• Dediya, Ruby (2001) Nauru in 2001, ed Grover, Paul, Voices Nearby, Heinemann
  • Lay, Graeme (19 ) Soesa, ed Tabasco Sauce and Ice-cream,
  • Gavin, Jamila (2002) Forbidden Clothes, From out of the Shadows, Egmont Books
  • The New Wife Stones from the Spring. Choices: Settling in, Learning Media
  • Jansen, Adrienne (1990) I Have in my Arms Both Ways Allen & Unwin
  • Ng, Eva & Thomson, Jane (1992) Amongst Ghosts, Learning Media
  • Reid, Robyn (2002) Lift the Lid of the Cumin Jar, Wellington ESOL Home tutor service.
  • Stirling, Pamela (2003) Driving While Asian, August 16-22, The NZ Listener
  • Philp, Matt (2001) Asia Downunder the New New Zealanders, September 22-28, The NZ Listener.
  • Ruscoe, Kim (2004) The End of Despair, March 13, The Dominion Post.

Electronic

Useful websites:

  • Personal Stories
    Immigration experiences written by young people coming to the US. "Volunteers" uses the phrase "there is no free lunch in the world".
  • History Channel
    Immigrants speak of their experiences of arriving at Ellis Island. Audio and Video clips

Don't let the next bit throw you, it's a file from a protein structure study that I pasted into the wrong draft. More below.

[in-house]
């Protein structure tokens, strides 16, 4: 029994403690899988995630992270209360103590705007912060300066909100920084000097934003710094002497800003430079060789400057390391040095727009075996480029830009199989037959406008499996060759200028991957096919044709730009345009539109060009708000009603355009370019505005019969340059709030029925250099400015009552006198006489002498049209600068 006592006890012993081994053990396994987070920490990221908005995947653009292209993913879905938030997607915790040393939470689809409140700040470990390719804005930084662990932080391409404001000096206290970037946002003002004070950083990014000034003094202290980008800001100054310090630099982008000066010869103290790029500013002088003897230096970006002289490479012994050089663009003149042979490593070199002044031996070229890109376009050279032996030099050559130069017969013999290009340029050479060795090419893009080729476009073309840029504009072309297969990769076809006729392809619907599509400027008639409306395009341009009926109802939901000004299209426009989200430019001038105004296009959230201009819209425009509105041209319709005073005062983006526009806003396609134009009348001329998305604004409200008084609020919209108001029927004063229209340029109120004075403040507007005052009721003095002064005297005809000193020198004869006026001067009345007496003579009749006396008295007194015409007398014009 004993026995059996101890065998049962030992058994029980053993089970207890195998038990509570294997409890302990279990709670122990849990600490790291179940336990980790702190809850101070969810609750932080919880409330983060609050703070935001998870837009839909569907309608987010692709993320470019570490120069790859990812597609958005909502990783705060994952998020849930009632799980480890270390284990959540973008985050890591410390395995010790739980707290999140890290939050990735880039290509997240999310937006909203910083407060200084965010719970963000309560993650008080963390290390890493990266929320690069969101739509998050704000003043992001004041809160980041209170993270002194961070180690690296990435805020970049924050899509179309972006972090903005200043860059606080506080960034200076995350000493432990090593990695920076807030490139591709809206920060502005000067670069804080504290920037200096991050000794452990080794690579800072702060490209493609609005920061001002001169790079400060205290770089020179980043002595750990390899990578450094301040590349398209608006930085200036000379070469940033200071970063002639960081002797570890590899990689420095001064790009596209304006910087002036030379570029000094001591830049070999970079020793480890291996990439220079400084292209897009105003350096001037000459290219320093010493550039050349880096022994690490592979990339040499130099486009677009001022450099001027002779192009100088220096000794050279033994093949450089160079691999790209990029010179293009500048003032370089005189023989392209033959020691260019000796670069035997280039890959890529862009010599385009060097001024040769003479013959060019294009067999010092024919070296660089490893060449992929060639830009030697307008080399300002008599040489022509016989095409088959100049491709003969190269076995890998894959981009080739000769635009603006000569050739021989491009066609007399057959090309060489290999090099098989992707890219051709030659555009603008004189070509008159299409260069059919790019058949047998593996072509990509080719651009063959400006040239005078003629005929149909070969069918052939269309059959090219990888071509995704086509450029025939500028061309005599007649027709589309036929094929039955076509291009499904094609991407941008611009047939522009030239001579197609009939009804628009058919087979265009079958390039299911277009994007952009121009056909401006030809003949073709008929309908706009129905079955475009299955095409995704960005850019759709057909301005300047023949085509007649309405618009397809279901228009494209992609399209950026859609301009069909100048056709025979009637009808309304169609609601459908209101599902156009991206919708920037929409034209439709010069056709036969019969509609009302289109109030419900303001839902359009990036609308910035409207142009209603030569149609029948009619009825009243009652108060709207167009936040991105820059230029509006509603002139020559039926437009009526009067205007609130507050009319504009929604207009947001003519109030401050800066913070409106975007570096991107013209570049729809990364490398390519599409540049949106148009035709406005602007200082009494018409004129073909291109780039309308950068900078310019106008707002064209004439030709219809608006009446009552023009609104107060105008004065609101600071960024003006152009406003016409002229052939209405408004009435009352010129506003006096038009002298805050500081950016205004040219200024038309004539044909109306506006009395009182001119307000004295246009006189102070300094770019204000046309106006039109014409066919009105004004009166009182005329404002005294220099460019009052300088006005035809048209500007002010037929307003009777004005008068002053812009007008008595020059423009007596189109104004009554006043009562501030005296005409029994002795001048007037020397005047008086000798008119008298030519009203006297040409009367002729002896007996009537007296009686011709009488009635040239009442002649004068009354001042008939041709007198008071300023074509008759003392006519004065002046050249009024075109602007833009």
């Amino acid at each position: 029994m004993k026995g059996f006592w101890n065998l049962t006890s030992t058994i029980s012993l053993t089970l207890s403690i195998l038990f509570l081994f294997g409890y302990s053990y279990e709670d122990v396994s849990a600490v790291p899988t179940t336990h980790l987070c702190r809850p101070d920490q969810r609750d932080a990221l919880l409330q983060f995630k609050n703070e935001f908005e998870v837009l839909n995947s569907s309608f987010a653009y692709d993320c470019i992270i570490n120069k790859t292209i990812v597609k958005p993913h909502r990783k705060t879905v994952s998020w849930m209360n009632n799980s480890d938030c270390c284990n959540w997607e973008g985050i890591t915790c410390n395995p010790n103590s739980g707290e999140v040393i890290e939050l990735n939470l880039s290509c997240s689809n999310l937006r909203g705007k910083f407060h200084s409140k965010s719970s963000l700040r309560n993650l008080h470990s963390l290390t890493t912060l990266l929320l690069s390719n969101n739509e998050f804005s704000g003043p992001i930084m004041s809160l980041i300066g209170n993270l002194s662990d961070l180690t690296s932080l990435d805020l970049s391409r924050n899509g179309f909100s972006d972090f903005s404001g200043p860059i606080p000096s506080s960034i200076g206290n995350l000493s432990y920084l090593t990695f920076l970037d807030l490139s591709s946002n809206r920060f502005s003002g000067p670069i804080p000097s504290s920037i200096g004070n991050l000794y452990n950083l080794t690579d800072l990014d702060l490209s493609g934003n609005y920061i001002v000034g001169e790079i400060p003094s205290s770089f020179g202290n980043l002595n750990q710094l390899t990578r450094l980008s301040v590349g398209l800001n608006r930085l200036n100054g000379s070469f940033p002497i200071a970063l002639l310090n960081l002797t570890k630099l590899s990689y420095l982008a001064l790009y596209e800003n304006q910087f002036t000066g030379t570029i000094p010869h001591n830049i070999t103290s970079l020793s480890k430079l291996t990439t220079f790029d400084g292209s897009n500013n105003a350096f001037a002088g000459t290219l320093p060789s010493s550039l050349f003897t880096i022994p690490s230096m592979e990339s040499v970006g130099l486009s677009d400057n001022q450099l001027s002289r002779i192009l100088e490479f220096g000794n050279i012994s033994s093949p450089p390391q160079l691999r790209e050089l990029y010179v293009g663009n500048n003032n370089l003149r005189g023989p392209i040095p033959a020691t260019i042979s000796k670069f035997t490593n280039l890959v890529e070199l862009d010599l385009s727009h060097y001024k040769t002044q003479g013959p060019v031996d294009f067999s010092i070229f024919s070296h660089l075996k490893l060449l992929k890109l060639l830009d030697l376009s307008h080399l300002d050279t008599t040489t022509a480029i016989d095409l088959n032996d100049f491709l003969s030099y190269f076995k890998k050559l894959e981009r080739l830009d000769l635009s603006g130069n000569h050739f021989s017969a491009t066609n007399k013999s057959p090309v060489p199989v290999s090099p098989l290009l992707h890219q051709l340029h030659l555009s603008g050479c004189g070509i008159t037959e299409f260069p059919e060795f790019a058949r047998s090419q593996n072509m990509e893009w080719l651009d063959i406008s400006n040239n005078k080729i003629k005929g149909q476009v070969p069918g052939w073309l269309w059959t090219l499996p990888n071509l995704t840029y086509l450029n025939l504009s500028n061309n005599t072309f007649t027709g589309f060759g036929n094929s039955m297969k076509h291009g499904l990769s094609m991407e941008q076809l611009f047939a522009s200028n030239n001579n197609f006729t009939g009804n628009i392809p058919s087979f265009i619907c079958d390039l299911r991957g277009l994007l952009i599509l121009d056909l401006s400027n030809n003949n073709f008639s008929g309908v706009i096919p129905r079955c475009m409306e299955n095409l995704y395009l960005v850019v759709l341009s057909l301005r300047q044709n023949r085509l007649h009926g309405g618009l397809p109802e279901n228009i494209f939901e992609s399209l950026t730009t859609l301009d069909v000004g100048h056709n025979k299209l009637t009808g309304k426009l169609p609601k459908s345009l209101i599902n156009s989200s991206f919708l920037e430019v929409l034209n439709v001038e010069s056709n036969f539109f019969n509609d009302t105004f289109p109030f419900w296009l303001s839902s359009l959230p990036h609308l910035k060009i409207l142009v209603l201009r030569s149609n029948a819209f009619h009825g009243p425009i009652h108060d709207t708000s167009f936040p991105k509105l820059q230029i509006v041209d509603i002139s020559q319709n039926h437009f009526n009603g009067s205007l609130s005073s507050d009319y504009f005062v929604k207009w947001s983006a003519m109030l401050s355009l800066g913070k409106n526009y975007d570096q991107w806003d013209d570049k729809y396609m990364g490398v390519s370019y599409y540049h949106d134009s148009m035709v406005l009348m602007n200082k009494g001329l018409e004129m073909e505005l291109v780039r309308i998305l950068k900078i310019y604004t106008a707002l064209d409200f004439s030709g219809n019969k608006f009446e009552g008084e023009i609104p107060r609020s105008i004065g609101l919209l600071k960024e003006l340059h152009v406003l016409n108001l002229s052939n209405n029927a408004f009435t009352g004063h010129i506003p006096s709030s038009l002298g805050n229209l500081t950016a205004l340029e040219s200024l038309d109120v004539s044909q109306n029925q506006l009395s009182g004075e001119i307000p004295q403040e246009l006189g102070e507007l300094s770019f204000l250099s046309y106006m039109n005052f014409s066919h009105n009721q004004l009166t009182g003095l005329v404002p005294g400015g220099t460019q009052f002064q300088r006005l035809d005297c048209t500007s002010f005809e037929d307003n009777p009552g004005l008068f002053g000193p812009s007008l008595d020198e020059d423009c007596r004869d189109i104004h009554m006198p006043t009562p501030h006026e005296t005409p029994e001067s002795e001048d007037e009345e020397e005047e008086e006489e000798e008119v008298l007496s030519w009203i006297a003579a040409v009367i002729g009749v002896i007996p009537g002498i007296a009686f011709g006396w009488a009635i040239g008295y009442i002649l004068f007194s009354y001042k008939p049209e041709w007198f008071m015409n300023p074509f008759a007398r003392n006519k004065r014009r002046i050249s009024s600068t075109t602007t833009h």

• Italians in America
    Immigration through family tales.
  • The Africans
    Unlike other immigrants, most Africans came to North America against their will, caught up in a brutal system of human exploitation. The treatment they and their descendants endured in the United States was of a harshness seldom surpassed in recent history, and their role in U.S. society was contested with a ferocity that nearly tore the nation apart.
  • The fear that renders ordinary people outcasts
    Muslims describe their fears since the Bali bombings and the subsequent backlash
  • The New Zealand Herald
  • The EPIC Database gives access to hundreds magazine and newspaper articles as well as photographs, video clips, essays etc. Access to EPIC requires a user id and password from your school.

Other

  • Hagley Community College ESOL Department (2002) "Refugee Students: A Hagley Initiative" To purchase this video contact the HOD ESOL at Hagley Community College: ln@hagley.school.nz

Published on: 25 Jun 2009